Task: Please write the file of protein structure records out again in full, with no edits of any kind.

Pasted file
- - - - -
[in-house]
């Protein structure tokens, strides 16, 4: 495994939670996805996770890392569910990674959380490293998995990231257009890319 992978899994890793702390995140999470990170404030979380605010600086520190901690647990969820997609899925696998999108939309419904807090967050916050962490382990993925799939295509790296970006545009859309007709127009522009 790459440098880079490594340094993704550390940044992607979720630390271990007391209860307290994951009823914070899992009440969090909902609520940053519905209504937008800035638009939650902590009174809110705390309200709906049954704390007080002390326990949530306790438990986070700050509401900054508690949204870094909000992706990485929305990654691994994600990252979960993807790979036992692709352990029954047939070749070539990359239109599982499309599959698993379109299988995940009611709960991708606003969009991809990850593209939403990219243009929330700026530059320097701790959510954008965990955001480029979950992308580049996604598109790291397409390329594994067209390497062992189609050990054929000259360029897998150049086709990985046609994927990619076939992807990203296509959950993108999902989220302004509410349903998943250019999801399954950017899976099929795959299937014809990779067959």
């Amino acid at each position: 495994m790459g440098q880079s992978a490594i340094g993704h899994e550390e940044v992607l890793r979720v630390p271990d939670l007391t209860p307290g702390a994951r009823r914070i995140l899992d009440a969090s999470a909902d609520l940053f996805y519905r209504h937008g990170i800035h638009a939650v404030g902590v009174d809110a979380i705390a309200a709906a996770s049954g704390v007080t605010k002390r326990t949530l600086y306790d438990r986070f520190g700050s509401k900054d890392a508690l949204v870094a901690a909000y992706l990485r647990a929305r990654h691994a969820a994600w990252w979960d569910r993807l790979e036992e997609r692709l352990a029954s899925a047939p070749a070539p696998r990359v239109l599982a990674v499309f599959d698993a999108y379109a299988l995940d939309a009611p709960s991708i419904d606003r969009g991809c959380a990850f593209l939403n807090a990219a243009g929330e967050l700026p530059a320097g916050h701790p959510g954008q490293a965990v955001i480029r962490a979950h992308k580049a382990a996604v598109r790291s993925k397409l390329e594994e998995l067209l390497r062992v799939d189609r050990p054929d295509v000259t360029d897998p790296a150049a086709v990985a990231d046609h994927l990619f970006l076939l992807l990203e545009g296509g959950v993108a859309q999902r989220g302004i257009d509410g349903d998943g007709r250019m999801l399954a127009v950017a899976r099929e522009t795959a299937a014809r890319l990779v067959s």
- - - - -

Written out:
[in-house]
């Protein structure tokens, strides 16, 4: 495994939670996805996770890392569910990674959380490293998995990231257009890319 992978899994890793702390995140999470990170404030979380605010600086520190901690647990969820997609899925696998999108939309419904807090967050916050962490382990993925799939295509790296970006545009859309007709127009522009 790459440098880079490594340094993704550390940044992607979720630390271990007391209860307290994951009823914070899992009440969090909902609520940053519905209504937008800035638009939650902590009174809110705390309200709906049954704390007080002390326990949530306790438990986070700050509401900054508690949204870094909000992706990485929305990654691994994600990252979960993807790979036992692709352990029954047939070749070539990359239109599982499309599959698993379109299988995940009611709960991708606003969009991809990850593209939403990219243009929330700026530059320097701790959510954008965990955001480029979950992308580049996604598109790291397409390329594994067209390497062992189609050990054929000259360029897998150049086709990985046609994927990619076939992807990203296509959950993108999902989220302004509410349903998943250019999801399954950017899976099929795959299937014809990779067959």
């Amino acid at each position: 495994m790459g440098q880079s992978a490594i340094g993704h899994e550390e940044v992607l890793r979720v630390p271990d939670l007391t209860p307290g702390a994951r009823r914070i995140l899992d009440a969090s999470a909902d609520l940053f996805y519905r209504h937008g990170i800035h638009a939650v404030g902590v009174d809110a979380i705390a309200a709906a996770s049954g704390v007080t605010k002390r326990t949530l600086y306790d438990r986070f520190g700050s509401k900054d890392a508690l949204v870094a901690a909000y992706l990485r647990a929305r990654h691994a969820a994600w990252w979960d569910r993807l790979e036992e997609r692709l352990a029954s899925a047939p070749a070539p696998r990359v239109l599982a990674v499309f599959d698993a999108y379109a299988l995940d939309a009611p709960s991708i419904d606003r969009g991809c959380a990850f593209l939403n807090a990219a243009g929330e967050l700026p530059a320097g916050h701790p959510g954008q490293a965990v955001i480029r962490a979950h992308k580049a382990a996604v598109r790291s993925k397409l390329e594994e998995l067209l390497r062992v799939d189609r050990p054929d295509v000259t360029d897998p790296a150049a086709v990985a990231d046609h994927l990619f970006l076939l992807l990203e545009g296509g959950v993108a859309q999902r989220g302004i257009d509410g349903d998943g007709r250019m999801l399954a127009v950017a899976r099929e522009t795959a299937a014809r890319l990779v067959s």